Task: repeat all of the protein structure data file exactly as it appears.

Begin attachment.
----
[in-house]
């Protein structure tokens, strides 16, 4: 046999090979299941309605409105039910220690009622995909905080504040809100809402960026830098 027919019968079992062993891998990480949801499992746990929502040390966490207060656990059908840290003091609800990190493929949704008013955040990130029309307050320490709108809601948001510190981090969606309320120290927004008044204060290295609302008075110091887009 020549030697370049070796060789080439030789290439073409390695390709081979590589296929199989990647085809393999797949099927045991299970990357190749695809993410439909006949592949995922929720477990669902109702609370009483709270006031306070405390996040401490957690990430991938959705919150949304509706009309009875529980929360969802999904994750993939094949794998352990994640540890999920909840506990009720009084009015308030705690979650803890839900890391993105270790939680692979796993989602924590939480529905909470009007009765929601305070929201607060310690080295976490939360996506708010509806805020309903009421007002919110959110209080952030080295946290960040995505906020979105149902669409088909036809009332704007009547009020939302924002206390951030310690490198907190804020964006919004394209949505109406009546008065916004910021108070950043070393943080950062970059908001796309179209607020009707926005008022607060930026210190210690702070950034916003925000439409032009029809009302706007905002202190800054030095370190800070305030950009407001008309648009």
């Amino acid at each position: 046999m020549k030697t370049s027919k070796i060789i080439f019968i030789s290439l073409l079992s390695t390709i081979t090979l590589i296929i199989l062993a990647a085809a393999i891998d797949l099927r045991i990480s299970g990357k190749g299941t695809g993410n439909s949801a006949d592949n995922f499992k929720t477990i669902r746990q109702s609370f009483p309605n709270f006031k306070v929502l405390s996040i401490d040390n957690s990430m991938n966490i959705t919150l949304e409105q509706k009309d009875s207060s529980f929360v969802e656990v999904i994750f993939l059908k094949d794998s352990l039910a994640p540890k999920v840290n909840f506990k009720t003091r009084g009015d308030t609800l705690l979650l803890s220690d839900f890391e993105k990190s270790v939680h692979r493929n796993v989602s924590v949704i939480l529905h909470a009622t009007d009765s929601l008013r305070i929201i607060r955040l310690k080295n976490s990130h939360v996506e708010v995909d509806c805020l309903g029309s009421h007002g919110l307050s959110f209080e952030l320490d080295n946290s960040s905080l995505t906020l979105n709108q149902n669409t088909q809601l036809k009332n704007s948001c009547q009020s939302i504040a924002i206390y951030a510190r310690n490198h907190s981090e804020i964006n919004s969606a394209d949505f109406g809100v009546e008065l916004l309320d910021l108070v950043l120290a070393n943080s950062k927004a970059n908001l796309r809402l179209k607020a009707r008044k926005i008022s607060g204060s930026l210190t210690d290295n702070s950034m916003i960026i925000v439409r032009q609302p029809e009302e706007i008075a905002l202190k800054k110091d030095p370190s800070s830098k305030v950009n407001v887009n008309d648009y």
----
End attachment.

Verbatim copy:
[in-house]
């Protein structure tokens, strides 16, 4: 046999090979299941309605409105039910220690009622995909905080504040809100809402960026830098 027919019968079992062993891998990480949801499992746990929502040390966490207060656990059908840290003091609800990190493929949704008013955040990130029309307050320490709108809601948001510190981090969606309320120290927004008044204060290295609302008075110091887009 020549030697370049070796060789080439030789290439073409390695390709081979590589296929199989990647085809393999797949099927045991299970990357190749695809993410439909006949592949995922929720477990669902109702609370009483709270006031306070405390996040401490957690990430991938959705919150949304509706009309009875529980929360969802999904994750993939094949794998352990994640540890999920909840506990009720009084009015308030705690979650803890839900890391993105270790939680692979796993989602924590939480529905909470009007009765929601305070929201607060310690080295976490939360996506708010509806805020309903009421007002919110959110209080952030080295946290960040995505906020979105149902669409088909036809009332704007009547009020939302924002206390951030310690490198907190804020964006919004394209949505109406009546008065916004910021108070950043070393943080950062970059908001796309179209607020009707926005008022607060930026210190210690702070950034916003925000439409032009029809009302706007905002202190800054030095370190800070305030950009407001008309648009």
């Amino acid at each position: 046999m020549k030697t370049s027919k070796i060789i080439f019968i030789s290439l073409l079992s390695t390709i081979t090979l590589i296929i199989l062993a990647a085809a393999i891998d797949l099927r045991i990480s299970g990357k190749g299941t695809g993410n439909s949801a006949d592949n995922f499992k929720t477990i669902r746990q109702s609370f009483p309605n709270f006031k306070v929502l405390s996040i401490d040390n957690s990430m991938n966490i959705t919150l949304e409105q509706k009309d009875s207060s529980f929360v969802e656990v999904i994750f993939l059908k094949d794998s352990l039910a994640p540890k999920v840290n909840f506990k009720t003091r009084g009015d308030t609800l705690l979650l803890s220690d839900f890391e993105k990190s270790v939680h692979r493929n796993v989602s924590v949704i939480l529905h909470a009622t009007d009765s929601l008013r305070i929201i607060r955040l310690k080295n976490s990130h939360v996506e708010v995909d509806c805020l309903g029309s009421h007002g919110l307050s959110f209080e952030l320490d080295n946290s960040s905080l995505t906020l979105n709108q149902n669409t088909q809601l036809k009332n704007s948001c009547q009020s939302i504040a924002i206390y951030a510190r310690n490198h907190s981090e804020i964006n919004s969606a394209d949505f109406g809100v009546e008065l916004l309320d910021l108070v950043l120290a070393n943080s950062k927004a970059n908001l796309r809402l179209k607020a009707r008044k926005i008022s607060g204060s930026l210190t210690d290295n702070s950034m916003i960026i925000v439409r032009q609302p029809e009302e706007i008075a905002l202190k800054k110091d030095p370190s800070s830098k305030v950009n407001v887009n008309d648009y």